The Latest TikTok Trend? Abstinence.

Gen Z has created a #CelibacyTikTok community.

Choosing to abstain or not from sexual relationships all boils down to personal choice and what you feel most comfortable with. On TikTok, some Gen Z’ers are celebrating abstinence and documented the benefits of their experence . From a way of practicing self-care to avoiding toxic situationships, some Gen Z-ers are making the decision to remain abstinent from sex independently of any religious belief.

Known as #CelibacyTikTok, users of TikTok have come together to create a mini online community through a hashtag to uplift one another in support of their abstinence journey. “The first time I was celibate, I did it for five months. And in those five months, I discovered I was repeating the same pattern as my mom that I witnessed growing up,” TikTok creator Jordan Jeppe said in a video. “Once I discovered that pattern, I thought I was ready to be intimate again.”

Jeppe further explained how being abstinent has helped her better understand her own boundaries in order to build healthier relationships. “I went celibate again for eight months, and that’s when I created my list of non-negotiables. This act of self boundaries, was my guideline to know when I was ready to say yes again,” she added.

Young American adults between the ages of 18 and 23 are having 14 percent less “casual sex” than those of the same age group a decade beforehand, according to a 2021 study conducted by researchers at Rutgers University and the University at Albany.

“I think sex is a bit like booze – there was once a sort of glamour in excess,” Chloe Combi, author of Generation Z: Their Voices, Their Lives, told Vice. “But as we’ve become more spartan and more anti-excess, I think Gen Z’s attitudes to sex have been subsumed into that mindset that actually there’s something very respectable in saying no, whether for more personal or bigger reasons like growth or spirituality.”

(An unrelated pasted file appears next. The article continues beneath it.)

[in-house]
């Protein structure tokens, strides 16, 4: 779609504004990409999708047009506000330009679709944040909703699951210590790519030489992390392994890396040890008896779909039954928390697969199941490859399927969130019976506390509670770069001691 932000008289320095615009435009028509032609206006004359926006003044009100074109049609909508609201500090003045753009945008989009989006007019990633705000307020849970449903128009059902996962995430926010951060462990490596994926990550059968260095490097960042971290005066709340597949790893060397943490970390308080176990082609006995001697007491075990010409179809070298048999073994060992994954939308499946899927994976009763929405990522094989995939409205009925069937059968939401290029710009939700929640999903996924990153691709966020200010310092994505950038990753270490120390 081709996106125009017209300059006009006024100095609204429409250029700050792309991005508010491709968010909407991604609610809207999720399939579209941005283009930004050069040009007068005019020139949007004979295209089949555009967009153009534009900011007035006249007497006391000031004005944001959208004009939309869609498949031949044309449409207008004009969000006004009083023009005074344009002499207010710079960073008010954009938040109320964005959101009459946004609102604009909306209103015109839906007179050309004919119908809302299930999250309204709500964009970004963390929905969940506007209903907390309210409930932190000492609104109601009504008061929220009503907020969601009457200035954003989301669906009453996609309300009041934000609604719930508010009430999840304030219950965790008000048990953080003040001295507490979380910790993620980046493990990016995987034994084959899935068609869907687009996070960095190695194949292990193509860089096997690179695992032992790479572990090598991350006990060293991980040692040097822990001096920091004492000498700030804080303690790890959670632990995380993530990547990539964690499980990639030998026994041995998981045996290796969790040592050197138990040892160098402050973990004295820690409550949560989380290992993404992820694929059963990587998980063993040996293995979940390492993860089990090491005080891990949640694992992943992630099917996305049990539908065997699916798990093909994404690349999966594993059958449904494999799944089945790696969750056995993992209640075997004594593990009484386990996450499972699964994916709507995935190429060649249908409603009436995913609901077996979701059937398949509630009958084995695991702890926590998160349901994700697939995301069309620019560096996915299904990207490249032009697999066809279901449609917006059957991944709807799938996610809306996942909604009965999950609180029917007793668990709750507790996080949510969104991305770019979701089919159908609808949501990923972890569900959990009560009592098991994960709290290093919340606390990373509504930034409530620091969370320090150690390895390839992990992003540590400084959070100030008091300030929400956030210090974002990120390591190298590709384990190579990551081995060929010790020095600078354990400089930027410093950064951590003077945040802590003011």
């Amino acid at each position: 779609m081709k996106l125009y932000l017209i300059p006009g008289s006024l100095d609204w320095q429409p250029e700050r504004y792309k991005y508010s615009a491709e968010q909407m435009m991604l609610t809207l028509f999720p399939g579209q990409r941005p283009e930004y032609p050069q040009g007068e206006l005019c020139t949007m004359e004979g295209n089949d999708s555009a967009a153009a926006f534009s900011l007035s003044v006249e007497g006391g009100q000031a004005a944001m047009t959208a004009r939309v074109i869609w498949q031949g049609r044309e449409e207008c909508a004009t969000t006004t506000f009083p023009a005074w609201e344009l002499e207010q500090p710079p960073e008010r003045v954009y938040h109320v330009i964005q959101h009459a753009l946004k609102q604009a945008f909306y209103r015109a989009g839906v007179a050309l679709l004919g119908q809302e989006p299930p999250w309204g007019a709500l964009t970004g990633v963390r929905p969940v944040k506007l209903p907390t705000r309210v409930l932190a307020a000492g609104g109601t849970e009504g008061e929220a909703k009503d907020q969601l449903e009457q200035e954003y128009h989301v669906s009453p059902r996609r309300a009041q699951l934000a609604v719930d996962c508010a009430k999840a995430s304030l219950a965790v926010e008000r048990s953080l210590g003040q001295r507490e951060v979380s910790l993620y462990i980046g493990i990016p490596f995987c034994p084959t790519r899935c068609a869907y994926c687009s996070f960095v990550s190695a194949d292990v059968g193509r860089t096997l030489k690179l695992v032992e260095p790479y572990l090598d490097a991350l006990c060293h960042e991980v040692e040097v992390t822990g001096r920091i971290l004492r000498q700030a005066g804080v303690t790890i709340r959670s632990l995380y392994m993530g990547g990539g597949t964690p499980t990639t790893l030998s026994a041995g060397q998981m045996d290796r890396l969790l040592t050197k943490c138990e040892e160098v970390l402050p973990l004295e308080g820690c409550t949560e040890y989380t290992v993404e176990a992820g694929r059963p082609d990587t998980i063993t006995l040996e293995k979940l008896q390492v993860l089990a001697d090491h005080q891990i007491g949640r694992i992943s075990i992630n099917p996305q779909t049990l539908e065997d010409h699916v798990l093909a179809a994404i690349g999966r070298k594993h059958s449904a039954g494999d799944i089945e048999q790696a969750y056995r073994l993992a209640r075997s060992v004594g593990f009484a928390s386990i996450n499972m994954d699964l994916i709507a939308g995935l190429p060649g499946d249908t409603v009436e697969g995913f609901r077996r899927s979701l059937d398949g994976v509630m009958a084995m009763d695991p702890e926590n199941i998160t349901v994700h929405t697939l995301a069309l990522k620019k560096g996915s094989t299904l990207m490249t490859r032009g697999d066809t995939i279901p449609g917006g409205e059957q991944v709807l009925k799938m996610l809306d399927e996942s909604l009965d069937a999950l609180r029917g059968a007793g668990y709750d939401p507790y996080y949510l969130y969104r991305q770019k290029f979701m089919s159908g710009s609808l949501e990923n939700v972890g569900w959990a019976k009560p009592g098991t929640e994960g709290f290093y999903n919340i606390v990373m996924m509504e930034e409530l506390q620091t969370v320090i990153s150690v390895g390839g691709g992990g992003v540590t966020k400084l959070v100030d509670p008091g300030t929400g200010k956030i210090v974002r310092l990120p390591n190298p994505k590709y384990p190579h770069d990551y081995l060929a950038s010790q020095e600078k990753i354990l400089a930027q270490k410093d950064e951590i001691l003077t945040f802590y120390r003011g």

For Combi, this trend is reflective of a generation that is more accepting of others’ sexual orientations. “Sex for young people is definitely not labelled,” she added. “They place themselves far more on many spectrums – how sexual they are, who they have sex with, gender identity etc – rather than getting too hung up.”

On TikTok, some users have claimed that celibacy brings them health benefits beyond wellbeing – a claim that was debunked by Dr. Jennifer Lincoln, an OB-GYN and medical advisor to The Body Agency. “There are no medical benefits [to celibacy] other than the 100% guarantee that you will not get pregnant or contract a sexually transmitted infection,” she told Cosmopolitan.

Photo Credit: Getty Images

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